Prostitution sting: Police use to make 300-400 arrests since 2012; four arrested Monday

Undercover Tulsa police officers responded to an ad on, resulting in four prostitution-related arrests Monday.

Tulsa police have estimated that since 2012, escort ads on have led to between 300 and 400 prostitution arrests in Tulsa.

A member of the department’s Vice Unit contacted an escort, who allegedly offered one hour of her time for $150, Officer Jeanne MacKenzie said.

The escort, later identified as Mercedes Williams, 24, met with an undercover officer at a room at the downtown Hyatt Regency Tulsa, where she allegedly agreed to perform sex acts in exchange for money, MacKenzie said.

Williams was booked into the Tulsa Jail on a complaint of engaging in lewdness/prostitution. Bond was set at $1,000, jail records indicate.

Related article: How to beat any prostitution sting

Another woman who was in the room, Raven Dyer, 24, was arrested on complaints of aiding in prostitution and resisting arrest, MacKenzie said.

A third woman who had the room rented in her name, Ariel Smith, 21, also was arrested on a complaint of aiding in prostitution, as well as one count of possession of a controlled dangerous substance after officers found a white, rock-like substance in her possession, MacKenzie said.

A man who was found with Smith in the lobby area, Donte Henry, 36, was arrested on a complaint of aiding in prostitution. Officers said Henry was found in possession of the hotel room key and that clothes with his name on them were in the room, MacKenzie said.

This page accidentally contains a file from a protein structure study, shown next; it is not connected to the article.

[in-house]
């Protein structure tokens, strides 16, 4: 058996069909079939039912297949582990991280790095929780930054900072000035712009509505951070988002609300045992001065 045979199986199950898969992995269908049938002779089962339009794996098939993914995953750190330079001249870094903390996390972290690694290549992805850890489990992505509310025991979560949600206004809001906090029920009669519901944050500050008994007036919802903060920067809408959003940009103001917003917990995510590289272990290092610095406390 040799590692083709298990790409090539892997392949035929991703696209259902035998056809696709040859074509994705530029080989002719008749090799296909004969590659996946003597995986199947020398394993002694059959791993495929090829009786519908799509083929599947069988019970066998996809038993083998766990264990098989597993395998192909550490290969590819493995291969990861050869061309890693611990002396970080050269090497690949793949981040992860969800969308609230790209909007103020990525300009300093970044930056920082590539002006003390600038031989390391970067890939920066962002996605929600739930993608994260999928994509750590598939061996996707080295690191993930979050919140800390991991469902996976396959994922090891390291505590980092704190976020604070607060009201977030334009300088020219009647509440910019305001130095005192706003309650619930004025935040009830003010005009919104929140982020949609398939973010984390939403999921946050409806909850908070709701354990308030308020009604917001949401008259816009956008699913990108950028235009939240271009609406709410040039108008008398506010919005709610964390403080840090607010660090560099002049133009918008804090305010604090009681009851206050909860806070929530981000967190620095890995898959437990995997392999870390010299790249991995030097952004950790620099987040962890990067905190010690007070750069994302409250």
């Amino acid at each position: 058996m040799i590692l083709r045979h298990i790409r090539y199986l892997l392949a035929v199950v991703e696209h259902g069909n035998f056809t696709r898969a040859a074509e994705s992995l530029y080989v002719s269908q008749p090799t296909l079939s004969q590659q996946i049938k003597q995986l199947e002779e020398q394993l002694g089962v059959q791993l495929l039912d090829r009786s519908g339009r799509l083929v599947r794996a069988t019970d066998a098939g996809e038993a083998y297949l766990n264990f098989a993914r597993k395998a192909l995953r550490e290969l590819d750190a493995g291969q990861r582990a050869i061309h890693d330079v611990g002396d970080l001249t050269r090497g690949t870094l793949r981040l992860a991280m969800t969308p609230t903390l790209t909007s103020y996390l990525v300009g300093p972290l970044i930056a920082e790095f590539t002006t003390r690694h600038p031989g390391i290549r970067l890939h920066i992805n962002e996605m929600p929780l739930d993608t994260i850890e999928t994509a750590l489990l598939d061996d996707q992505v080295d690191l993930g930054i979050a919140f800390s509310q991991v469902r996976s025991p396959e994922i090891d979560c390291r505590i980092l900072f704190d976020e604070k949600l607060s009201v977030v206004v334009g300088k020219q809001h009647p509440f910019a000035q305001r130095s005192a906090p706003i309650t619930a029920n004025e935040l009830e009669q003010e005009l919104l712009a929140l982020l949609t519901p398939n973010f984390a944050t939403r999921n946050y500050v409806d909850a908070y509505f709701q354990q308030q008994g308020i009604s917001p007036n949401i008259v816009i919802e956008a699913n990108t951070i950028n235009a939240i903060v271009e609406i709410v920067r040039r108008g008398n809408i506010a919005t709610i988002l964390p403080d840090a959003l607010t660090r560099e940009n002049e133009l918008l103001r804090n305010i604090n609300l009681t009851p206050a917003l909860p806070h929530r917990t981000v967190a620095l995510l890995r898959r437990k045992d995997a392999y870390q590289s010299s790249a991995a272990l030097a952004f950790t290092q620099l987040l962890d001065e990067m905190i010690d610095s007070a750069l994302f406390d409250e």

Dyer’s bond was set at $1,500; bond for Smith was $3,500; and Henry was held on $1,000 bond.

According to the National Association of Attorenys General, 23 states have in total filed more than 50 charges against suspects trafficking minors on Backpage.

One child prostitution victim who was advertised on Backpage told the New York Times, in a column outlining her abuse, that “You can’t buy a child at Wal-Mart, can you?”… “No, but you can go to Backpage and buy me on Backpage.”

In April 2012, several senators, led by Sen. Kirk, sent a letter to advertisers of the Village Voice requesting that they use their economic leverage to pressure the media giant. According to Sen. Kirk’s website, several major corporations agreed to do so.

Forty major advertisers received the letter, but according to Kirk’s website only eight of those responded and agreed to ban future advertising with the Village Voice: Toyota, AT&T, Live Nation, Crown Imports, MillerCoors, Children’s Wish Foundation, Mayo Clinic and T-Mobile.

Among major corporations that received the letter but apparently have not responded are Barnes & Noble, the American Automobile Association, Anheuser-Busch, Hyatt Hotels, Foot Locker and Marriott International.

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